Daily Progress, Jacksonville, TX

October 21, 2013

COLUMN: Reporter gets into spirit of Rusk event

Jo Anne Embleton
Jacksonville Daily Progress

RUSK — All this week, Rusk has been a happenin' place.

There are quilts and art shows to delight the eye, carnival rides to thrill the senses, a plethora of contests with prizes and bragging rights, and zombies.

Especially zombies.

Later today, as part of the first-ever Rusk Hollow Festival, a Zombie Run will be staged at Birmingham Forest Golf Club, and people have been clamoring to register as stumblers and chasers – roles that the zombies will play in the run.

City leaders decided to revamp Rusk’s annual fall Indian Arts & Crafts festival, deciding to “start fresh and do something a little more daring” this year, said Rusk Chamber of Commerce event coordinator Connie Parsons, and Hollow Festival was born.

Rusk residents have held a long-time love for Halloween, she explained, describing “Trick or Treat on the Square” – held annually downtown on the Cherokee County Courthouse square – as one of the city’s more popular events, so a festival focusing on costumes and ghouls and things that go bump in the night was a natural move.

The unusual cross-country run event factored in when a young couple approached Parsons, asking her to please consider adding a Zombie Run to the slate of offerings. 

Zombies, in case you haven’t noticed, have infiltrated popular culture in recent years, as evidenced by “The Walking Dead,” a popular TV series with a wide-spread following.

As she looked into the couples request, Parsons said she discovered the popularity of these runs in bigger cities like Dallas.

In places like Flint, Mich., a haunted house operator seized on the zombie theme, giving it a new spin: Folks visiting St. Lucifer’s Haunted Asylum loaded up their paintball guns and chased after zombies, doing their best to eradicate the undead.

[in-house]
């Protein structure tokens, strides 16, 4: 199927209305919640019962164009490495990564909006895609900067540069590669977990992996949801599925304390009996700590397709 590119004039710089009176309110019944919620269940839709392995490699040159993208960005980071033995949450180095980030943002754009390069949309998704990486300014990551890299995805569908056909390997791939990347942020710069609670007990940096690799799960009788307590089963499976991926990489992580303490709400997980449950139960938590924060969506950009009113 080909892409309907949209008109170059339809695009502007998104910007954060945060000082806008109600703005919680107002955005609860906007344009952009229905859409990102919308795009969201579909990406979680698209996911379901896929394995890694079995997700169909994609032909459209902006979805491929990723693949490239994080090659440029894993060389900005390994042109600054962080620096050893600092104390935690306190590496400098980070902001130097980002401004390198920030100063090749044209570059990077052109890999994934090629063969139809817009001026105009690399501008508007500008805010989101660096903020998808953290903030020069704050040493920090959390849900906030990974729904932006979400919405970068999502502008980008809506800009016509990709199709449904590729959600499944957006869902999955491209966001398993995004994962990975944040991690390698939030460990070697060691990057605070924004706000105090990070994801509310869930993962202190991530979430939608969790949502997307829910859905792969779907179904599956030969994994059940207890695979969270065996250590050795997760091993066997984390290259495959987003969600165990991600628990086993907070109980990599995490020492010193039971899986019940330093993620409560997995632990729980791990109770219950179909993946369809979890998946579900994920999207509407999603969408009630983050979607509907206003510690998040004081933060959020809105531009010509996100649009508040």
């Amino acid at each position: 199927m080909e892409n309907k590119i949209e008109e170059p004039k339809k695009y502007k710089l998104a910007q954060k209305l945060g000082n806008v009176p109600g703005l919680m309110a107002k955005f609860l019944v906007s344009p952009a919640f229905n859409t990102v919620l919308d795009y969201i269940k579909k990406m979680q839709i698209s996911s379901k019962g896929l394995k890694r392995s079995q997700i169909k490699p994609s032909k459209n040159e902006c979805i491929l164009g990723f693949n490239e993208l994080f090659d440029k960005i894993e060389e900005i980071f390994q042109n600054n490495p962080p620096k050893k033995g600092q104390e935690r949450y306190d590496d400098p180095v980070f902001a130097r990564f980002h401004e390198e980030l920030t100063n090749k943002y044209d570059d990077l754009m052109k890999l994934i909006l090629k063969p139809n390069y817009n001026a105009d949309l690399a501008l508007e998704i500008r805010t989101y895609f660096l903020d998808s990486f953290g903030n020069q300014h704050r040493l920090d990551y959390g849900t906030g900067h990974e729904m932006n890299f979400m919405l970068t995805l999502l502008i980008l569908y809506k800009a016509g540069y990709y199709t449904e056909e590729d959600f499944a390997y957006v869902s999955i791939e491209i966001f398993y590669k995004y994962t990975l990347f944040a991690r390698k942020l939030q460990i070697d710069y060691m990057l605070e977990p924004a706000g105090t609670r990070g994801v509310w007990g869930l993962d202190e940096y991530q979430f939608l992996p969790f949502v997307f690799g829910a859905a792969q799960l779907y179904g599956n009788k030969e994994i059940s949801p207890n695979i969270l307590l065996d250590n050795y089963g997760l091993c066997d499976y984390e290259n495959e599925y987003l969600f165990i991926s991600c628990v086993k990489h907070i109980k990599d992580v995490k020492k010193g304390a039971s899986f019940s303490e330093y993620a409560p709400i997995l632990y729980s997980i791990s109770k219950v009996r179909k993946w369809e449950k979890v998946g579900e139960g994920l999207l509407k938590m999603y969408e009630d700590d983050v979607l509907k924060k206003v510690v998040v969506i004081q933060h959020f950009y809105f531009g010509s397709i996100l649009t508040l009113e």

“It’s pretty popular,” St. Lucifer’s Haunted Asylum manager Chris Werner told The Flint Journal. “People keep coming back.”

Meanwhile, back in Rusk, festival plans quickly began falling into place.

Local businesses – always quick to support their beloved city – were on board immediately, and larger chains like McDonald’s and Subway approached Parsons to be part of the fun, too.

That was the first time, she said, she’d ever recalled them asking to be involved to this degree.

The Rusk Hollow Festival kicked off Oct. 17, with a juried quilt show and carnival rides at the Rusk Civic Center.

Today, however, is when the bulk of events take place: A children’s costume contest hosted by the Texas State Railroad, a mummy contest; a photography contest display; an auction of jams and jellies entered in a contest, with proceeds benefitting the local Good Samaritan ministry, which sponsors a food pantry and clothes closet. There’s also an evening dance at the civic center that will offer prizes for top costumes in several categories.

But the event that probably has people talking the most? Definitely the Zombie Run.

“This is going to be crazy – not only kid-crazy, but I've had adults walk in and ask for forms to be  zombies,” Parsons said.

The cross-country route winds through the Birmingham Forest grounds and finishes at the adjoining Civic Center, located at 555 Euclid St. Runners – and zombies – can register in person up through the start of the 4 p.m. event.

Cherokee County Judge Chris Davis commended organizers for thinking up such an unusual event to attract festival-goers.

“I think we always have to make fundraisers more creative, as tight as money is right now. So anything you can do, if it's something someone wants to do,” all the better, he said.

Meanwhile, he assured residents, Cherokee County is and has been zombie-proofed for years now.

“You know,” he deadpanned, “we done the best we could, zombie-proofing the county. For several years we've worked on that, but really? We're kinda leaving that to the priests and the preachers to take care of the problem. And we're encouraging more cremation, too.”

Chances are, he will probably just be watching from the sidelines, because “I don’t run. And I don’t like being chased either, because I don’t run very fast,” Davis said, then began laughing. “I usually get caught real quick, it's a short chase.”